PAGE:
Query and Transform JSON data with JQ: real world examples

January 03, 2020

JQ is a very useful and important tool to have in your engineering toolbox, but in my experience only small number of engineers know about it or use it.

The goal of this article is to increase JQ awareness and get at lease a few more people to start using it.

What is JQ?

JQ is a command line tool that allows to Query and Transform JSON data.

Many software engineers use regular expression, sql, graphql, xpath as a declarative way to get the data in a shape they need.

I like to think that JQ is yet another of these tools and needs to be in your engineering tool belt.

Real life use cases of using JQ

1. pretty print JSON data

Do you often google for "JSON pretty print" and paste your JSON into some random website? or open your IDE (like VSCode) to format JSON?

By default JQ pretty-prints the output. So applying identity . operator to any JSON input will return identical pretty-printed data.

For example:

echo '{"firstName":"John"}' | jq .
  "firstName": "John"

I personally even created a custom bash command on my Mac

pbpaste | jq . | pbcopy

which takes data from clipboard, pretty prints it and puts it into a clipboard.

(I also created my own JSON beautifier web page that I know doesn't send data to the server https://www.devtoolsdaily.com/json_formatter/)

2. Share JSON data highlighting important parts

For example, sharing a list of repos from organization octokit

curl https://api.github.com/orgs/octokit/repos

the JSON output of that is large (> 3000 lines), but imagine you want to share only repo name + how you acquired them, so they can do that next time themselves.

Example: repo names with more than 40 stargazers

curl https://api.github.com/orgs/octokit/repos | jq '.[] | select(.stargazers_count>40) | .full_name'

3. Use in combination with other command line tools

Now building on top of an example above. You might want to format returned list or fetch more information about each item. Combining curl, jq and xargs will do the trick.

curl https://api.github.com/orgs/octokit/repos | jq '.[] | select(.stargazers_count>40) | .full_name' | xargs -n 1 echo 'repo name ='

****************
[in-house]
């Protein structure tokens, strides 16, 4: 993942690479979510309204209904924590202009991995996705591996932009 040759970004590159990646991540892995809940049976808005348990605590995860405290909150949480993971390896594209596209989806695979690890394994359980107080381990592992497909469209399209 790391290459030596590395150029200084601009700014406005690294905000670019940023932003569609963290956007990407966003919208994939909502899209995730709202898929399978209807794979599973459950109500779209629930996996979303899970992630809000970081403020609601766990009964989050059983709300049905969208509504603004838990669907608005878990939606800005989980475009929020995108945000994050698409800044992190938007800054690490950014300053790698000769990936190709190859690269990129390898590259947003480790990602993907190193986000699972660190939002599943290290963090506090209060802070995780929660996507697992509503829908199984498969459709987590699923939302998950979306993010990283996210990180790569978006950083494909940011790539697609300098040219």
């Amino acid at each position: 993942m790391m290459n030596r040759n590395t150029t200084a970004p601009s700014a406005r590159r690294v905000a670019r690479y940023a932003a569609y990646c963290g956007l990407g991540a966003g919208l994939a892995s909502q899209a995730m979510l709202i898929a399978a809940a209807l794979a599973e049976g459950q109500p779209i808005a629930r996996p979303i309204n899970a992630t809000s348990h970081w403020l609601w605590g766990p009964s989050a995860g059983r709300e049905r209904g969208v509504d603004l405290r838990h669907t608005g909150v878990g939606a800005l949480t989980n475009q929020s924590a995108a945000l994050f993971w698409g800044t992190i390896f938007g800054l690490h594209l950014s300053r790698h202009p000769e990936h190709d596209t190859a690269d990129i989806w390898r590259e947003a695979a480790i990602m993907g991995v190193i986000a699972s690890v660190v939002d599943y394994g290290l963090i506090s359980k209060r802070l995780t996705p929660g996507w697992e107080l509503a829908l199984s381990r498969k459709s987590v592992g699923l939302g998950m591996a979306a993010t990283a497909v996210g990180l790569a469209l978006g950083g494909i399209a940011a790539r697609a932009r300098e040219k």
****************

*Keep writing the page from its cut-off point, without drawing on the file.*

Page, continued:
repo name = octokit/octokit.rb
repo name = octokit/rest.js
repo name = octokit/octokit.net
repo name = octokit/octokit.objc
repo name = octokit/go-octokit
repo name = octokit/octokit.graphql.net
repo name = octokit/fixtures
repo name = octokit/webhooks.js
repo name = octokit/graphql-schema
repo name = octokit/routes
repo name = octokit/app.js
repo name = octokit/request.js
repo name = octokit/graphql.js
repo name = octokit/auth.js
repo name = octokit/auth-app.js

more complex example would be to use xargs + curl to fetch more information about each repo.

4. Use JQ in your API testing

Often we write integration tests that compare API results to expected values. In most of the cases we have to only compare certain fields, or exclude some.

So you code might end up being polluted with comparing specific fields.

order_owner_expected = {"firstName": "John", "lastName": "Doe"}
orders = order_api.find_orders_by_owner(123)
assertEquals(orders[0]["owner"]["firstName], order_owner_expected["firstName])
assertEquals(orders[0]["owner"]["lastName], order_owner_expected["lastName])

instead you can make it more declarative.

order_owner_expected = {"firstName": "John", "lastName": "Doe"}
orders = order_api.find_orders_by_owner(123)
owner_received = apply_jq(".orders[0].owner | {firstName, lastName}")
assertEquals(owner_received, order_owner_expected))

How to get started with JQ

  1. read the official documentation
  2. install JQ
  3. try and share your queries in our JQ playground
  4. follow the interactive tutorial to learn JQ